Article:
Results similar to those described in Example 1 are obtained, i.e., the desired visible deposit of aerosol composition is obtained providing a readily visible marking area, the deposit in each instance disappearing rapidly as the temperature in the immediate vicinity of said deposit approaches ambient conditions. Moreover, the compositions provide excellent relief in the case of muscular pain and discomfort.

The following examples illustrate the preparation of vitamin-containing aerosol compositions found to be particularly effective as regards therapeutic treatment of various skin irritations such as diaper rash pricking heat, etc. In each instance the active ingredients comprise vitamins A, D and Panthenol. As'explained hereinbefore, the concentration of such ingredients may vary within relatively wide ranges. However, the attainment of optimum results is assured with the use of, for example, vitamins A and D in amounts sufficient to provide a concentration on the order of about l l0 U.S.P. units of vitamin A palmitate and l l0 U.S.P. units of vitamin D-2 per gram of deposit material. The Panthenol ingredient is preferably employed in amounts approximating 1-2% of the composition. The non-toxic dipropylene glycol employed serves to promote solubility of the Panthenol in the propellant blend.

EXAMPLE 9 The following composition is prepared.

dichloroetetrafluoroethane 76.34

1 1X10 U.S.P. units vitamin A per gram.

2 1 X 10 U.S.P. units vitamin D per gram.

' The above-described ingredients provide a highly effective aerosol composition for purposes of treating skin rashes, irritations, and other disorders as well as skin burns and other similar wounds.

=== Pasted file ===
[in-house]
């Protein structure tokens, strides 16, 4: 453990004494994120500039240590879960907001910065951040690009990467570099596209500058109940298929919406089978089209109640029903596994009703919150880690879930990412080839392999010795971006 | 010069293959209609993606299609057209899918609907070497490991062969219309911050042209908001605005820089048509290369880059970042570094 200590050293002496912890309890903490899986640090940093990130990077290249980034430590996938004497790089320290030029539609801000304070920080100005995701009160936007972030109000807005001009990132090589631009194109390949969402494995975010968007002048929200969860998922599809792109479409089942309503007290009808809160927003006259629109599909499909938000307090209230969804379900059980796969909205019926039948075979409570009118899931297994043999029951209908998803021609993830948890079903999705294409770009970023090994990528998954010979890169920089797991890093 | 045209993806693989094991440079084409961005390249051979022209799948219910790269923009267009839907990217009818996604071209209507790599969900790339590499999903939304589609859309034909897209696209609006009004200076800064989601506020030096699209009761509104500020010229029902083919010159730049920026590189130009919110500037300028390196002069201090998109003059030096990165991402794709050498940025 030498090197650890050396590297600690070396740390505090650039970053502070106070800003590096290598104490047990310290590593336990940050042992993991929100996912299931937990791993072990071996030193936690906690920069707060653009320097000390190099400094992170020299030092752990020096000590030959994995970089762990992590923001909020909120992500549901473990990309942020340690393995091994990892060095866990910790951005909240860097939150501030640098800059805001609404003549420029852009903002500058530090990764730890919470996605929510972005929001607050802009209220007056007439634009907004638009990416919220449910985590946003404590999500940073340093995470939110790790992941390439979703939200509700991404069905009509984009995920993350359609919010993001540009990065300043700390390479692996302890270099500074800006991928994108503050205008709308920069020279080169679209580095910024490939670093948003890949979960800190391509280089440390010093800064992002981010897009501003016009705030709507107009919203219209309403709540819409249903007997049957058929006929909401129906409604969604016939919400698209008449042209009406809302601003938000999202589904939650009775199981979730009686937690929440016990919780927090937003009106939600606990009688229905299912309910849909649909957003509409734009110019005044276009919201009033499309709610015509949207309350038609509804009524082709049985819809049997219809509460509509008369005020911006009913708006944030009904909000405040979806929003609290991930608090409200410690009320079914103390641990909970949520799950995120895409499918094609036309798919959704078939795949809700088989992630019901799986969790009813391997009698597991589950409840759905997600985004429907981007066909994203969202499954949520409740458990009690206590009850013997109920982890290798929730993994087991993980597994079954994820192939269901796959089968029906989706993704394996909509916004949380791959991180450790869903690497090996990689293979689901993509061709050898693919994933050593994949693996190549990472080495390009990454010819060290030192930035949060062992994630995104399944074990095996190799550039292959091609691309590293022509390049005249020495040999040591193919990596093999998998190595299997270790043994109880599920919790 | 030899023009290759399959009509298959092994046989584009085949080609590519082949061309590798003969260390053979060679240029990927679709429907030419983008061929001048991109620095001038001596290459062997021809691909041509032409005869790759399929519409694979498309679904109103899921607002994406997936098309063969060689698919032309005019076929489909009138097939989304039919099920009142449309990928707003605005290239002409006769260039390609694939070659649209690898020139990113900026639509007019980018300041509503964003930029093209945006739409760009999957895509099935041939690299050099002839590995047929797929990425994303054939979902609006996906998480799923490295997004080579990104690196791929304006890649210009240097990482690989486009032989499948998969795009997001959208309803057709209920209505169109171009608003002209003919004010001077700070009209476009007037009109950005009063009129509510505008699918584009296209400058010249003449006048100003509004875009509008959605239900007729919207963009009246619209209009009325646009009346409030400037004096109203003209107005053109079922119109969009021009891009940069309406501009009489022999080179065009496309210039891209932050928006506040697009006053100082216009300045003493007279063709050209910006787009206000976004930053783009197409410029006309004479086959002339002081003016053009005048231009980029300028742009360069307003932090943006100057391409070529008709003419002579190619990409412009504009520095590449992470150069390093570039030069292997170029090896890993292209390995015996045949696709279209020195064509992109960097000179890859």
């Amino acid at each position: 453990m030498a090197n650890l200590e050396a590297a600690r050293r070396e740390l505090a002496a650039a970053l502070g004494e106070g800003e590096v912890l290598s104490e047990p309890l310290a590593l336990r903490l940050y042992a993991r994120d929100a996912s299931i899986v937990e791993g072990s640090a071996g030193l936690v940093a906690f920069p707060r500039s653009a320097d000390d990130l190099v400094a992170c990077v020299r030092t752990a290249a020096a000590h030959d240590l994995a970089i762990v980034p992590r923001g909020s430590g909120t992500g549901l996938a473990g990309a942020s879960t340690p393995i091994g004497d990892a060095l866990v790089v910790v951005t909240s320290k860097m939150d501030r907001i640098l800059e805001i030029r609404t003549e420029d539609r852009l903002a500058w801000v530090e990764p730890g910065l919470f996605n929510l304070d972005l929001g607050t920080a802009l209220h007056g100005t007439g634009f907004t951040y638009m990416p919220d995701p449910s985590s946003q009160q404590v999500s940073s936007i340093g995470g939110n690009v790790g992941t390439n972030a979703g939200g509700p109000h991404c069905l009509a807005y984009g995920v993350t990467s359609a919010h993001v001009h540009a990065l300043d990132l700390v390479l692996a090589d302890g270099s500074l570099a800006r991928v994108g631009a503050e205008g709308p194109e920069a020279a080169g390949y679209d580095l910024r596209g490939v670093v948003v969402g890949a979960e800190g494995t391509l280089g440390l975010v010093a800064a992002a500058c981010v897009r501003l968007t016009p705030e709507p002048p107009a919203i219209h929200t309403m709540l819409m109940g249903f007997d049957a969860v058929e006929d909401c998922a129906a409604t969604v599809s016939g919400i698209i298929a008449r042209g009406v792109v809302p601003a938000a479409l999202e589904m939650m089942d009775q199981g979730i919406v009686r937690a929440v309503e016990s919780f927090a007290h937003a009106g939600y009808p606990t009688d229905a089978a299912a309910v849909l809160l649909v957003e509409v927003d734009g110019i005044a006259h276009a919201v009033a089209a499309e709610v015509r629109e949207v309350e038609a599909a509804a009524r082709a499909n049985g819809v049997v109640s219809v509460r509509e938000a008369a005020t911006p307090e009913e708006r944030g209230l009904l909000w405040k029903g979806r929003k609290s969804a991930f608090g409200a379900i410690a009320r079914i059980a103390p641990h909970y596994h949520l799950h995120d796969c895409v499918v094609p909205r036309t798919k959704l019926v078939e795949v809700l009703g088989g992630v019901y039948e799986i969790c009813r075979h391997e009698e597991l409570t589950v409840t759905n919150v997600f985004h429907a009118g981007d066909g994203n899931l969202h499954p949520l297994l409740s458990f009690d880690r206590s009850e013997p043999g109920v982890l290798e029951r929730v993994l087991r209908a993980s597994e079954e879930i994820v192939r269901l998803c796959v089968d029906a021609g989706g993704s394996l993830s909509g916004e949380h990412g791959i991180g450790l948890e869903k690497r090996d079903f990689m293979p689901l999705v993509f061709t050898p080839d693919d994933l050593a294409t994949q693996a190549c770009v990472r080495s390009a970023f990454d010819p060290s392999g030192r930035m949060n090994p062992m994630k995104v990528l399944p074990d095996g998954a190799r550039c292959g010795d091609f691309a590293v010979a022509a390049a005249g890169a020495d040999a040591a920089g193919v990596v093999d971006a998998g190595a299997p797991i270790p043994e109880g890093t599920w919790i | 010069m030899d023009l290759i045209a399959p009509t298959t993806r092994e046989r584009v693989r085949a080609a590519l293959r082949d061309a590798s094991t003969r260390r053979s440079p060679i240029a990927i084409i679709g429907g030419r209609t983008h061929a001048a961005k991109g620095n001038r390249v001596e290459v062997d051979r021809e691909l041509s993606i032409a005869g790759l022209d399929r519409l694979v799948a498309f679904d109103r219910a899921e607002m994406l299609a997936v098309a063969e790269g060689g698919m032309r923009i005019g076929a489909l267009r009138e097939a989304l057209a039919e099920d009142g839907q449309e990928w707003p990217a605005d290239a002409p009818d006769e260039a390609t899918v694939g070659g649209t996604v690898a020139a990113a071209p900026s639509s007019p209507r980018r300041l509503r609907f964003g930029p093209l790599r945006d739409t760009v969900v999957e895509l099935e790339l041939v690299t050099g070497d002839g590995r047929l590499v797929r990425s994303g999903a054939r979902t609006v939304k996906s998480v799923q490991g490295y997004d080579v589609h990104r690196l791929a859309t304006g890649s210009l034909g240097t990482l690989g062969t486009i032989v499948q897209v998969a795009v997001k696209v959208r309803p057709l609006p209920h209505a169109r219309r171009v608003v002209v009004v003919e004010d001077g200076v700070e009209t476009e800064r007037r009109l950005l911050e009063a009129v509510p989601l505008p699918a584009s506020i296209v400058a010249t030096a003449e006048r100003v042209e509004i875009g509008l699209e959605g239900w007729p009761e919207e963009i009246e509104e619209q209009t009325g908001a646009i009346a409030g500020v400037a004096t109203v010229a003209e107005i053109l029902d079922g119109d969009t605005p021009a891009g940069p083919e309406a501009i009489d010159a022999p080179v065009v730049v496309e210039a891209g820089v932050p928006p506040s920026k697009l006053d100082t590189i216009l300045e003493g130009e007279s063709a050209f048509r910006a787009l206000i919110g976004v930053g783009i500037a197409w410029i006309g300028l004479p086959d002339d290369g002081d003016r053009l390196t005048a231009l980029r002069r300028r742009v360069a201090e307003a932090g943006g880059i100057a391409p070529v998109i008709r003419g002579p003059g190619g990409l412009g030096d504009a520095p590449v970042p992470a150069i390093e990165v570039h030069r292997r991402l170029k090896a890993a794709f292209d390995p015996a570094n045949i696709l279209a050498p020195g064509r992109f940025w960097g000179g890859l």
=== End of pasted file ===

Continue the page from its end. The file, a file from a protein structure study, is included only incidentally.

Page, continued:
EXAMPLE 10 Example 9 is repeated with the exception that the propellant blend employed consists of a 30/70 mixture of dichloridifiuoromethane/dichlorotetrafluoroethane (61.34% by weight of the total compositions) and trichloromonofiuoromethane (15.0% by weight of the total composition).

The results obtained are similar to those described in Example 9, i.e., the aerosol composition provides highly effective means for the treatment of skin disorders, burns, etc.

The compositions illustrated in Example 9 and 10 can be readily and easily prepared according to the following sequence of operations. The dipropylene glycol and dipanthenol are thoroughly admixed and heated to a temperature of approximately 60 C., the heating operation being preferably carried out on a water bath. Agitation of the mixture: is maintained throughout the heating operation. Heating of the mixture is continued until a clear viscous solution results, the occurrence of the latter condition marking the termination point of the heating operation. The mixture is then immediately removed from the source of heat. I

The fatty alcohol materials and polyunsaturated oil are mixed and heated until the alcohols completely melt. Agitation is maintained during the heating operation. Upon completion of heating thereis obtained a yellow, homogeneous solution.'The latter is added to the previously prepared Panthenol-dipropylene glycol solution with agitation. The vitamin A and D materials are thereafter incorporated with agitation. In each of the examples, 26.83 grams of the mixture so obtained are charged to a 4 ounce aerosol can which is then pressure filled with 86.57 grams of the propellant blend.